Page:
One of the biggest things I’ve noticed in a RAD child is the lack of ability to feel empathy. As in the case of the pig pen…that child who was trapped with the pigs was being traumatized…was terrified. But the child standing outside was unable to put themselves in the position of another. That child simply didn’t care what happened in the pigpen. As long as it was someone else, who cares?

The RAD child is very self-centered. After all, in those early years of life, who else was going to care about that child if not the child him/herself? They learn to fend for themselves, to rely on only their own consistency, as nothing else in their world is reliable. They can’t trust others…as has been proven to them time and time again, when they needed something and it was not offered…so why bother expecting the world to be a positive place? Experience has shown them they are on their own.

A RAD child is often extremely controlling. Their early years were out of their control. They were too young to do anything about meeting their own needs. They learned very early on that if they wanted something done, they would have to do it themselves. They learned that the reality of their situation was every man for himself.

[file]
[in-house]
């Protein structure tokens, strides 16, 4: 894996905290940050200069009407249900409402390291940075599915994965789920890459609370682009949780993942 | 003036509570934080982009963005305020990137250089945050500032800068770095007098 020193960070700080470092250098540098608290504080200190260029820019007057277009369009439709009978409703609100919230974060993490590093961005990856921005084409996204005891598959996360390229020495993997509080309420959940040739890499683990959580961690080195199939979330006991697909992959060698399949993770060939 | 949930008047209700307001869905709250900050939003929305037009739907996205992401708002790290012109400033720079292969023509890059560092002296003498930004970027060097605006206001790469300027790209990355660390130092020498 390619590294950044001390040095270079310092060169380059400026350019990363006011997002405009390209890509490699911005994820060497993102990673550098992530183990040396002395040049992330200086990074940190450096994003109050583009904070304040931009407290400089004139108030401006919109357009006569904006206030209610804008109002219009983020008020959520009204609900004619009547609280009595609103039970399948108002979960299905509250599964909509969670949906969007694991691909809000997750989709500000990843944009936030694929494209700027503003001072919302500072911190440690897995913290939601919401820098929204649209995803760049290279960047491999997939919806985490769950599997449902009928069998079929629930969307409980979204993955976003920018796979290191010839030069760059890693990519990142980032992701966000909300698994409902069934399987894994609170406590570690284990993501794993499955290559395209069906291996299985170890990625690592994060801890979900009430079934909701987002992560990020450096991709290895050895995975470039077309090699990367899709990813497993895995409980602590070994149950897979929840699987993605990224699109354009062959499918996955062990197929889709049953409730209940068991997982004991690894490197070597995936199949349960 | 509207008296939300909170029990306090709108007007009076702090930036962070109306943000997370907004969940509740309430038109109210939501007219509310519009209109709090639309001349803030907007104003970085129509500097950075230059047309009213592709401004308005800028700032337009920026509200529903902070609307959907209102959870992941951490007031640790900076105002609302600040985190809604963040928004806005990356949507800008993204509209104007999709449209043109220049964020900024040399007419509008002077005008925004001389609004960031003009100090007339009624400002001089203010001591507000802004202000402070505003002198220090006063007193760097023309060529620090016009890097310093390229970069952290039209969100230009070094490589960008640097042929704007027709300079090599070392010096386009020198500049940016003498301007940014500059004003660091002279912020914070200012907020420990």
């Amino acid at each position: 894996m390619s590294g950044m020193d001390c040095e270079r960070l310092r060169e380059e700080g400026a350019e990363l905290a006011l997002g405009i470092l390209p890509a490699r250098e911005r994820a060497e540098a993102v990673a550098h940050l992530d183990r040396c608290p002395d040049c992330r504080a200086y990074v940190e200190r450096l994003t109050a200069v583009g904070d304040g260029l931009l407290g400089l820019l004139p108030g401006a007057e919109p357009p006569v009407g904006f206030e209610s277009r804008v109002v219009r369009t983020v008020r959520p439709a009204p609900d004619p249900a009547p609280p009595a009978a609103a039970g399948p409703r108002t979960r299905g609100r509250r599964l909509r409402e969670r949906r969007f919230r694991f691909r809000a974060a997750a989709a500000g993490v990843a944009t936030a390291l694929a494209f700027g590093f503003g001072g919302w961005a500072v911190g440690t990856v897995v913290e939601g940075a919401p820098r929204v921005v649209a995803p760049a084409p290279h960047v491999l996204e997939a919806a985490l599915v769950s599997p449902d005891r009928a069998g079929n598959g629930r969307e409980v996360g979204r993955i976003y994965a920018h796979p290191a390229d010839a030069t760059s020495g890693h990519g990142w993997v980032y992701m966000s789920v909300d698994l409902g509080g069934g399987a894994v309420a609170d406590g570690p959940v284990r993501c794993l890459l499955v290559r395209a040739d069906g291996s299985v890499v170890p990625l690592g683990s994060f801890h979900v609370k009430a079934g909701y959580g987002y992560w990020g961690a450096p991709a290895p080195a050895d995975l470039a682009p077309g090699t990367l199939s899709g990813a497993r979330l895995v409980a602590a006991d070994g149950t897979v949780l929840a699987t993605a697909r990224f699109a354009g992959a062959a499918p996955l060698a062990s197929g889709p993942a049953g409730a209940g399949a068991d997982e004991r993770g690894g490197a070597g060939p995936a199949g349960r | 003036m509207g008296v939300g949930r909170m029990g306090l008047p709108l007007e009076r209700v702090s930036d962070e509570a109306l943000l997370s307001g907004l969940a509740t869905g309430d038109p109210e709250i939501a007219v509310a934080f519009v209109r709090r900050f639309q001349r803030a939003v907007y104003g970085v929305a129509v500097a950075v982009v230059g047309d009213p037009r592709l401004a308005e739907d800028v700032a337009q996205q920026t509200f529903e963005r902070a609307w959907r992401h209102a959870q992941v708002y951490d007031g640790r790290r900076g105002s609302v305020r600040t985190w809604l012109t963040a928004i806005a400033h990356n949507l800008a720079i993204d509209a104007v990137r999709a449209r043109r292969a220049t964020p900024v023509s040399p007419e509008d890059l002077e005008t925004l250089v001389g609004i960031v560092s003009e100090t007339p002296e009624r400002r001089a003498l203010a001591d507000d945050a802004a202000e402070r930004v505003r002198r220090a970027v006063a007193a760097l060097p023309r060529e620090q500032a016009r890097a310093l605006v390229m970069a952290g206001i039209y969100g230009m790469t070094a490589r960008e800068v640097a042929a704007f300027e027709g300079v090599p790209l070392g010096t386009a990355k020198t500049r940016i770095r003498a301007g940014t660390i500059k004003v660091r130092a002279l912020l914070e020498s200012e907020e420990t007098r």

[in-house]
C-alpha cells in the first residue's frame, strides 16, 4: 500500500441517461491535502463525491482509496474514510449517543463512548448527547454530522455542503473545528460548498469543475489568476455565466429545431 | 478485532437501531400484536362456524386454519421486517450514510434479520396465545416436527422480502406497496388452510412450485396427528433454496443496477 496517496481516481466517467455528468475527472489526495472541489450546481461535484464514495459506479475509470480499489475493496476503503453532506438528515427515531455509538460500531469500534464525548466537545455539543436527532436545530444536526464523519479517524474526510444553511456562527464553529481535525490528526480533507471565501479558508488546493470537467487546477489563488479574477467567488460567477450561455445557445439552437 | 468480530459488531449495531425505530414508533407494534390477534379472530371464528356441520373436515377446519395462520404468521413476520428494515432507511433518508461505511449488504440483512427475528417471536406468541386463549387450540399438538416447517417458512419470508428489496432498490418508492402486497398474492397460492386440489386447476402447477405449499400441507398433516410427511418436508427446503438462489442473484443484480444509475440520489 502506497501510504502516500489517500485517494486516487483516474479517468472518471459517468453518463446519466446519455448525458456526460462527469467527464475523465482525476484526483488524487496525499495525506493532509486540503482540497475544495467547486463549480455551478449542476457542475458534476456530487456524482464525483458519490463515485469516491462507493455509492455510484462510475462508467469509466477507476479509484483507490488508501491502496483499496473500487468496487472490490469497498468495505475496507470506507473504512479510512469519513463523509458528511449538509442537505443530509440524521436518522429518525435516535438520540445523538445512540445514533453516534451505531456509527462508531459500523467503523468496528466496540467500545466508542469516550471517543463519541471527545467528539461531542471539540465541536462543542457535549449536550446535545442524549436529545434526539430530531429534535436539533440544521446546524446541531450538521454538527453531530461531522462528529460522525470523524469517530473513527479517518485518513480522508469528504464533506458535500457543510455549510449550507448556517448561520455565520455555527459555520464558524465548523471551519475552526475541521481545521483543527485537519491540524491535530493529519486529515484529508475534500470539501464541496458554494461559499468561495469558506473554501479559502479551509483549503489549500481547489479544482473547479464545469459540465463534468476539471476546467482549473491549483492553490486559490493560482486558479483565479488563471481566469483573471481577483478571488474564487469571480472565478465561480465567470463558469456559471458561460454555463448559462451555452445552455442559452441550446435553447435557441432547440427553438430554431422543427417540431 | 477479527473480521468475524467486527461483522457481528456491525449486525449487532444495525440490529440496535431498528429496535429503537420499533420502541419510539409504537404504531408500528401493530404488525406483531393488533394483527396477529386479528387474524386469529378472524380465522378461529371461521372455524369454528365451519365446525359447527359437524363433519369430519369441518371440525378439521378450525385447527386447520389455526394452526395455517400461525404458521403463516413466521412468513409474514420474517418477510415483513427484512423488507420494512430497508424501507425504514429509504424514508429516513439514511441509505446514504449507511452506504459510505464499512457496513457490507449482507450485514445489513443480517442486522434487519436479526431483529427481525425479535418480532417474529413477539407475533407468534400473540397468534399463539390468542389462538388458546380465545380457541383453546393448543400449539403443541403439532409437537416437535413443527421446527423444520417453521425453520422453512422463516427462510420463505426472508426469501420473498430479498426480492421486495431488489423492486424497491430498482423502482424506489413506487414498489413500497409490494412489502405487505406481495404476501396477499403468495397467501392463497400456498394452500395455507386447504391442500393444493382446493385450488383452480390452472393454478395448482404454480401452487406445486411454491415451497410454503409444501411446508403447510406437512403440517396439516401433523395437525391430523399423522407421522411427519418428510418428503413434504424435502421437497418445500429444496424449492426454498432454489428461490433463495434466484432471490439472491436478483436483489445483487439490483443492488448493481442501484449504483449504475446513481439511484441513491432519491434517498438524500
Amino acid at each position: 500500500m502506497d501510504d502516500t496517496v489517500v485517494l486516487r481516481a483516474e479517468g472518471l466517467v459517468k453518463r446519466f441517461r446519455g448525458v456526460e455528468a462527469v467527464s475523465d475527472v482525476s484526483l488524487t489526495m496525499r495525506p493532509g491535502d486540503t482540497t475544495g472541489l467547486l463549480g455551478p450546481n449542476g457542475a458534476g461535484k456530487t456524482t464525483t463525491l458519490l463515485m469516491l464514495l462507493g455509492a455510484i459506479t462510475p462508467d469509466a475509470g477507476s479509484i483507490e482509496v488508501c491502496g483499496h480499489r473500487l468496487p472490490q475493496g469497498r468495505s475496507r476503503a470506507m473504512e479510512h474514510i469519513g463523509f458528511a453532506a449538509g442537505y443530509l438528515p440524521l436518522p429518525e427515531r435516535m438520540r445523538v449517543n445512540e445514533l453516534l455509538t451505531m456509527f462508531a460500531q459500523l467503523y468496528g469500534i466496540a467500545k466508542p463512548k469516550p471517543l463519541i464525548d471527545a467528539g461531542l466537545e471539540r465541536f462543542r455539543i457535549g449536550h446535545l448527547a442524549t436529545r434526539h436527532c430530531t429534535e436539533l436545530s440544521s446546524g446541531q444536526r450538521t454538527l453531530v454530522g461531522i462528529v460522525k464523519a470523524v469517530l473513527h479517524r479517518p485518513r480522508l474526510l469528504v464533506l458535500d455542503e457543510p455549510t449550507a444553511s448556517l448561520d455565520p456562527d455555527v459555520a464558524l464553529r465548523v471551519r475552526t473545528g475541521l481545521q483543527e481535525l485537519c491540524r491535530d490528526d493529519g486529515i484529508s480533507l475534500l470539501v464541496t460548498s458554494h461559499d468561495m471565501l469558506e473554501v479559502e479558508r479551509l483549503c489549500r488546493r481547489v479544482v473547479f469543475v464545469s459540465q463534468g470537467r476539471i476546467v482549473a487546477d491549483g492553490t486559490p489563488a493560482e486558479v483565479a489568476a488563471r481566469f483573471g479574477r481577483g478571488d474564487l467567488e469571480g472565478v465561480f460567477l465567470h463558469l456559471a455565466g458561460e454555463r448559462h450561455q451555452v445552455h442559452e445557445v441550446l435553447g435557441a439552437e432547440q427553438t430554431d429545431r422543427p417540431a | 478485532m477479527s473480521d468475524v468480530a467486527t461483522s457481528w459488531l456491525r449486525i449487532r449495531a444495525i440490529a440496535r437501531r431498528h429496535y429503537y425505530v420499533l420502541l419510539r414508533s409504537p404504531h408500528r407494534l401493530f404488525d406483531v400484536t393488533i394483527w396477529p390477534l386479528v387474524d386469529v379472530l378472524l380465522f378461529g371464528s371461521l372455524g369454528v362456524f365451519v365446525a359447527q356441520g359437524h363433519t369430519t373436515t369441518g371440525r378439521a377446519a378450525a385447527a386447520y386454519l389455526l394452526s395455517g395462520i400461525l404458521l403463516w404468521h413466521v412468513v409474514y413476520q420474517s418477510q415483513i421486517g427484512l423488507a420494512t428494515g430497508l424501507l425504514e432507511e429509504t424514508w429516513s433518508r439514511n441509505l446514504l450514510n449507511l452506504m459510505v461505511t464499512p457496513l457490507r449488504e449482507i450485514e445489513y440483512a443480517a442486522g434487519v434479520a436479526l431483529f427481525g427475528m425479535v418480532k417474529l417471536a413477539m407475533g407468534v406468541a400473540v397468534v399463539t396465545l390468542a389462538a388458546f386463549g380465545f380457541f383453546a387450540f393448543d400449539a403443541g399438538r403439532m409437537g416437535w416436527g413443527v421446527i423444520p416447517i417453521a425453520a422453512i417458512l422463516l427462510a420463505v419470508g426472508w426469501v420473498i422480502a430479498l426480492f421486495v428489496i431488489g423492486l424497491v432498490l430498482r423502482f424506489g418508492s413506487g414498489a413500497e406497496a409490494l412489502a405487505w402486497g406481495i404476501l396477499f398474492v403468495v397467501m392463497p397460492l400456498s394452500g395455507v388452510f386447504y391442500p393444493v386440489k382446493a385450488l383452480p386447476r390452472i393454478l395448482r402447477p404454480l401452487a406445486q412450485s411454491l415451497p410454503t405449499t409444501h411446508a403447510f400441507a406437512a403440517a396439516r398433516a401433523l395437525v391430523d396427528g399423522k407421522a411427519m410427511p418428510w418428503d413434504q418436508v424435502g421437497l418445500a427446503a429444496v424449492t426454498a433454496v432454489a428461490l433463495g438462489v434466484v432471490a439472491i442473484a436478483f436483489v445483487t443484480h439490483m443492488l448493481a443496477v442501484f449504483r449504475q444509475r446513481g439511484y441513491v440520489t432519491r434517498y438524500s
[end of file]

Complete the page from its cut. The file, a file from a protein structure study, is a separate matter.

When we, as a society, allow children to miss those early years of proper development either by shuffling them through numerous foster placements, never allowing them to settle into an attached relationship…or worse, by leaving them in a home where they suffer neglect, abuse or both, we create adults who through no fault of their own lack the ability to have compassion, empathy or to even truly love another.

We…as parents, caretakers, caseworkers and human beings…all must help to create a system that allows children stability in those formative early years if we ever hope to have an adult population that functions in an attached, loving way. If we fail that mission, the repercussions on our children…and the people they affect…are our own undoing.

Mar 222010
 

Destini was recently given an assignment to interview someone for career day. She asked her teacher, “Can I interview my mom?”

“Does she work?”

Hmmmm. Do I work?

For the better part of more than twenty years I’ve been at home with my kids. I don’t have a ‘job’. I don’t get a paycheck. I don’t get fifteen minute breaks, paid vacation or accrue overtime.

I am the cleaner-upper when a kid vomits all over her waste length hair at two a.m